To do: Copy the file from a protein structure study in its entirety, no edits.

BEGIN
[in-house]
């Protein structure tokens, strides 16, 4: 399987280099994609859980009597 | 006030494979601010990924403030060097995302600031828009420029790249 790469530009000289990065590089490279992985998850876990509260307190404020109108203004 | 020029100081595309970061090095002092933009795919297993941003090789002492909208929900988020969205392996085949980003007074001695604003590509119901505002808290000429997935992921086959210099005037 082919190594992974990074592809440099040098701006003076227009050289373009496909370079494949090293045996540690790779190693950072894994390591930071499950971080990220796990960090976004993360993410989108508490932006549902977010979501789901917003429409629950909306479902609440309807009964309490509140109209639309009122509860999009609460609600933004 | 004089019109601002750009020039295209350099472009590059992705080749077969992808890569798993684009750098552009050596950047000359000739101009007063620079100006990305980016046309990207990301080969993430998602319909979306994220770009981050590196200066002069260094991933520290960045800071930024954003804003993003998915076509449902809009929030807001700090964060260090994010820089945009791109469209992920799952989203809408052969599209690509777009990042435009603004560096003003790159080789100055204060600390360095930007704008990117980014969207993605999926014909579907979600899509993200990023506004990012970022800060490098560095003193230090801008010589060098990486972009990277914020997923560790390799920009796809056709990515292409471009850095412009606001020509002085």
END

[in-house]
């Protein structure tokens, strides 16, 4: 399987280099994609859980009597 | 006030494979601010990924403030060097995302600031828009420029790249 790469530009000289990065590089490279992985998850876990509260307190404020109108203004 | 020029100081595309970061090095002092933009795919297993941003090789002492909208929900988020969205392996085949980003007074001695604003590509119901505002808290000429997935992921086959210099005037 082919190594992974990074592809440099040098701006003076227009050289373009496909370079494949090293045996540690790779190693950072894994390591930071499950971080990220796990960090976004993360993410989108508490932006549902977010979501789901917003429409629950909306479902609440309807009964309490509140109209639309009122509860999009609460609600933004 | 004089019109601002750009020039295209350099472009590059992705080749077969992808890569798993684009750098552009050596950047000359000739101009007063620079100006990305980016046309990207990301080969993430998602319909979306994220770009981050590196200066002069260094991933520290960045800071930024954003804003993003998915076509449902809009929030807001700090964060260090994010820089945009791109469209992920799952989203809408052969599209690509777009990042435009603004560096003003790159080789100055204060600390360095930007704008990117980014969207993605999926014909579907979600899509993200990023506004990012970022800060490098560095003193230090801008010589060098990486972009990277914020997923560790390799920009796809056709990515292409471009850095412009606001020509002085």